Of course, many of the customers knew the Carmichaels, and had to have the full story of Louella's illness and the girls' efforts to help her; and most of them were quite polite and patient except a terrifying old lady called Mrs. Weatherby who told them that they were obviously no possible use to Louella who would have been better advised to seek the help of Mrs. Weatherby herself.
"I can't understand why she didn't think of me," said Mrs. Weatherby, "she knows that I'm a real book-worm and that I should have been delighted to help her. I'm amazed that she didn't think of me. I've often hinted that I should consider a partnership if she wanted some expert help, but all she said was that Mrs. Telford has a B.A. degree. A degree! Everybody knows that all the degrees in the world won't give you the feeling for books. You young people," she boomed, while the other customers in the shop listened with interest, "you young people know nothing about books these days. Used to nothing but comic strips and television, whereas as a child my dear father used to read Kipling and Dickens and Sir Walter Scott to us every Sunday evening-"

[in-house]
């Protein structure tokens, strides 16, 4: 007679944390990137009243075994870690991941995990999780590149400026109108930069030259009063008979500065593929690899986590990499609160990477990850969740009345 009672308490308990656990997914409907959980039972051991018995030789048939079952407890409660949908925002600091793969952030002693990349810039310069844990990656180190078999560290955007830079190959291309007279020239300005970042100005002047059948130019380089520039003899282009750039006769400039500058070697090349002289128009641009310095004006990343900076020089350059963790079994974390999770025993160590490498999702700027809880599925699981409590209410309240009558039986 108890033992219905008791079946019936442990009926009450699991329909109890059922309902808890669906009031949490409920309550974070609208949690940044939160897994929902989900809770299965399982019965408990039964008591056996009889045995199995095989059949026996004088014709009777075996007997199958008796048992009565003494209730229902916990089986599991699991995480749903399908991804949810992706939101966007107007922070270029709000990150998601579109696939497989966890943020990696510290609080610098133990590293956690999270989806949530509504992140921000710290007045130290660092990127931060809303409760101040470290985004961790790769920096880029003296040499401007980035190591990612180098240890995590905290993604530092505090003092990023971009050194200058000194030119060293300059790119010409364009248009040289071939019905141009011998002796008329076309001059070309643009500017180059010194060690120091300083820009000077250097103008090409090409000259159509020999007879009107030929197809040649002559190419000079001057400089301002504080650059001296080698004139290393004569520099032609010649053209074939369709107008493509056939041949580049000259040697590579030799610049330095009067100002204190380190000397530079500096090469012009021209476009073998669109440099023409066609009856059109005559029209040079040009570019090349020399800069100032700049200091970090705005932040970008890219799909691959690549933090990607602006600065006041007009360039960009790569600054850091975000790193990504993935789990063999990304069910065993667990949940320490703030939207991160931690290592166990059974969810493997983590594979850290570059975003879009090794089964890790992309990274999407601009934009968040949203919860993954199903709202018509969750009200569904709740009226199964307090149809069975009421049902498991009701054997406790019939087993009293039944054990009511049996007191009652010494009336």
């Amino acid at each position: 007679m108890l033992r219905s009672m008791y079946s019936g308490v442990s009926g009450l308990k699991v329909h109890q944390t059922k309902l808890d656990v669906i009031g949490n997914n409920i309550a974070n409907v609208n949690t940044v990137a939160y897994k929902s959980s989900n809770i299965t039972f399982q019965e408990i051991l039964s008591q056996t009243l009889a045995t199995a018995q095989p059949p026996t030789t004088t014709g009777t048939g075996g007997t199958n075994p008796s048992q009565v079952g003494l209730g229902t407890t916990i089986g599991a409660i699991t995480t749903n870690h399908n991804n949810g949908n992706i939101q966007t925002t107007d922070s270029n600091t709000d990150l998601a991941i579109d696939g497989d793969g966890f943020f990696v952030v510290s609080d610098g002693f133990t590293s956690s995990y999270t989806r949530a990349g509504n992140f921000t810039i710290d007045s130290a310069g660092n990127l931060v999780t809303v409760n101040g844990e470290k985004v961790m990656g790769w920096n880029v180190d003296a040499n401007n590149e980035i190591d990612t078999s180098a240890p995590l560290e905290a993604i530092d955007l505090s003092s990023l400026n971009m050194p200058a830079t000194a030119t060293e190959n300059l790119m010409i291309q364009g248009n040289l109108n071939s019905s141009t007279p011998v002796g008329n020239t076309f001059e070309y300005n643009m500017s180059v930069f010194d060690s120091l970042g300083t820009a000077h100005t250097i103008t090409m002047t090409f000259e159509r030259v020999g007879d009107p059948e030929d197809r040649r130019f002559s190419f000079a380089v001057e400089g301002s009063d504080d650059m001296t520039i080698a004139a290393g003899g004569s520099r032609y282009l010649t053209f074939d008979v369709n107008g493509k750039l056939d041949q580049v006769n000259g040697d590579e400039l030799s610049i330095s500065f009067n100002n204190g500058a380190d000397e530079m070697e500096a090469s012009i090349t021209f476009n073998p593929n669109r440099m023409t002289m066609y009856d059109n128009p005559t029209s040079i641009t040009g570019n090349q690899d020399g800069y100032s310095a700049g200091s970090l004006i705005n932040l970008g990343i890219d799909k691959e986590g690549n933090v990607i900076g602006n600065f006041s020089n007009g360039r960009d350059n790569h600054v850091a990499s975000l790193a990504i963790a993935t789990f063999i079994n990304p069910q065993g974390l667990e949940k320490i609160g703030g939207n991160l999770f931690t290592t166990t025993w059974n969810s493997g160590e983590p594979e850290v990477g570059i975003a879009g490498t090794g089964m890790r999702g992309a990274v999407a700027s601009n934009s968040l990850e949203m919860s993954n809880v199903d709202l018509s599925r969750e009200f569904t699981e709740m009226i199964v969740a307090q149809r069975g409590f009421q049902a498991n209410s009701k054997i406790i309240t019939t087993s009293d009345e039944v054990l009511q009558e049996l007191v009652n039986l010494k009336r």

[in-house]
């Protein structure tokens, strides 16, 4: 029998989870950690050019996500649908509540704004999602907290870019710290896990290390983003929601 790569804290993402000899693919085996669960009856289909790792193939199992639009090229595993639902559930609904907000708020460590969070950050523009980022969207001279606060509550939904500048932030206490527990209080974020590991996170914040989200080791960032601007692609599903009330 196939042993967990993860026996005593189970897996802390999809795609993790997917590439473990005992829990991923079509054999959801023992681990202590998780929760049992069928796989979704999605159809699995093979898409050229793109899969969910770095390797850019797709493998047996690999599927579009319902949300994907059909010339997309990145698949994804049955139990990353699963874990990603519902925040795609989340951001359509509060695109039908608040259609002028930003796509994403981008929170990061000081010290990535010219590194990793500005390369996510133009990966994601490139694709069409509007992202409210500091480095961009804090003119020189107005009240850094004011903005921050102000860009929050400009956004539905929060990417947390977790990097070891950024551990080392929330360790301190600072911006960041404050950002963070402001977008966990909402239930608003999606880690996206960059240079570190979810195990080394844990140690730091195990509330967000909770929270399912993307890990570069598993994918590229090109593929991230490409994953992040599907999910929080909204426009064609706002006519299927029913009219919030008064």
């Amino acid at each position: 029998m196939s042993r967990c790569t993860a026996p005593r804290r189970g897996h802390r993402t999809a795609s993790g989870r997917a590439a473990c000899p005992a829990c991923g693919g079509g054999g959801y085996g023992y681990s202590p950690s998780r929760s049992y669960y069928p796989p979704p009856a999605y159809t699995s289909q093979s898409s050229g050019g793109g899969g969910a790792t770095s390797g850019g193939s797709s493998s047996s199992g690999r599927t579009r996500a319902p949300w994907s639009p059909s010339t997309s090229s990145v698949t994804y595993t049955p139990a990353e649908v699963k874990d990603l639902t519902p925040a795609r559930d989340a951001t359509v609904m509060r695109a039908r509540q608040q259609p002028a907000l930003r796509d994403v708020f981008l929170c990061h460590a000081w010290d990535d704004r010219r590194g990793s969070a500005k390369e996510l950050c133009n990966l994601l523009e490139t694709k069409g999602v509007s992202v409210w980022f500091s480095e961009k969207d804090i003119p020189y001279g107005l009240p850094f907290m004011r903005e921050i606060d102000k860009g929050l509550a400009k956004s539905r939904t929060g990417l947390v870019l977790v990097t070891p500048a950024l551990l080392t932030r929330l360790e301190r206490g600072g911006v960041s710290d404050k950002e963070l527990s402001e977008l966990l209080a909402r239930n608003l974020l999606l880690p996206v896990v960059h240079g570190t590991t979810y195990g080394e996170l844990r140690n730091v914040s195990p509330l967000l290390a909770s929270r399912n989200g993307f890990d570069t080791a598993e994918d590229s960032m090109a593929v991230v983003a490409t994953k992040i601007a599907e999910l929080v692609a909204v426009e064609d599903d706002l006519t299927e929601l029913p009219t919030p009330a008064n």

From NO TROUBLE FOR SUSAN, Chapter 2, Crisis. The gang's first encounter with the infamous Mrs. Weatherby.